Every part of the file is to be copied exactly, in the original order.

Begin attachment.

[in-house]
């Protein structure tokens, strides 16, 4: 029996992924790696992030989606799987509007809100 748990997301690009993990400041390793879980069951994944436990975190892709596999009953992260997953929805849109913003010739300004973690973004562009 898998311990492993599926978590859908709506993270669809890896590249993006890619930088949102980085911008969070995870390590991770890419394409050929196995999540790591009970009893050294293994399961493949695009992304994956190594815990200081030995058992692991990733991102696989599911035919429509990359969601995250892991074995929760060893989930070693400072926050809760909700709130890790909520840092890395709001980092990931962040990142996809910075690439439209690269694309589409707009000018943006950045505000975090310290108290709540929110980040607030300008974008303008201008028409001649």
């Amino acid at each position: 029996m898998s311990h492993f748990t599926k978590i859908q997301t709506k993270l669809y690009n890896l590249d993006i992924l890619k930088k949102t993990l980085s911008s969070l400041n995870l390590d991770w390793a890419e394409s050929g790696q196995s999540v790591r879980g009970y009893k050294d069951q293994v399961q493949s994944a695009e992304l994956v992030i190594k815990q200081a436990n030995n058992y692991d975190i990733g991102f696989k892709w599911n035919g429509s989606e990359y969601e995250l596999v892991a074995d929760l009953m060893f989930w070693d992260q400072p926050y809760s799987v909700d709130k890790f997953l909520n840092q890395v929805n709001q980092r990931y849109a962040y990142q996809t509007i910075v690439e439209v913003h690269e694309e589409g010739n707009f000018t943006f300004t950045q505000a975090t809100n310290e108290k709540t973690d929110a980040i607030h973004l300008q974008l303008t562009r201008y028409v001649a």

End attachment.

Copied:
[in-house]
């Protein structure tokens, strides 16, 4: 029996992924790696992030989606799987509007809100 748990997301690009993990400041390793879980069951994944436990975190892709596999009953992260997953929805849109913003010739300004973690973004562009 898998311990492993599926978590859908709506993270669809890896590249993006890619930088949102980085911008969070995870390590991770890419394409050929196995999540790591009970009893050294293994399961493949695009992304994956190594815990200081030995058992692991990733991102696989599911035919429509990359969601995250892991074995929760060893989930070693400072926050809760909700709130890790909520840092890395709001980092990931962040990142996809910075690439439209690269694309589409707009000018943006950045505000975090310290108290709540929110980040607030300008974008303008201008028409001649």
């Amino acid at each position: 029996m898998s311990h492993f748990t599926k978590i859908q997301t709506k993270l669809y690009n890896l590249d993006i992924l890619k930088k949102t993990l980085s911008s969070l400041n995870l390590d991770w390793a890419e394409s050929g790696q196995s999540v790591r879980g009970y009893k050294d069951q293994v399961q493949s994944a695009e992304l994956v992030i190594k815990q200081a436990n030995n058992y692991d975190i990733g991102f696989k892709w599911n035919g429509s989606e990359y969601e995250l596999v892991a074995d929760l009953m060893f989930w070693d992260q400072p926050y809760s799987v909700d709130k890790f997953l909520n840092q890395v929805n709001q980092r990931y849109a962040y990142q996809t509007i910075v690439e439209v913003h690269e694309e589409g010739n707009f000018t943006f300004t950045q505000a975090t809100n310290e108290k709540t973690d929110a980040i607030h973004l300008q974008l303008t562009r201008y028409v001649a």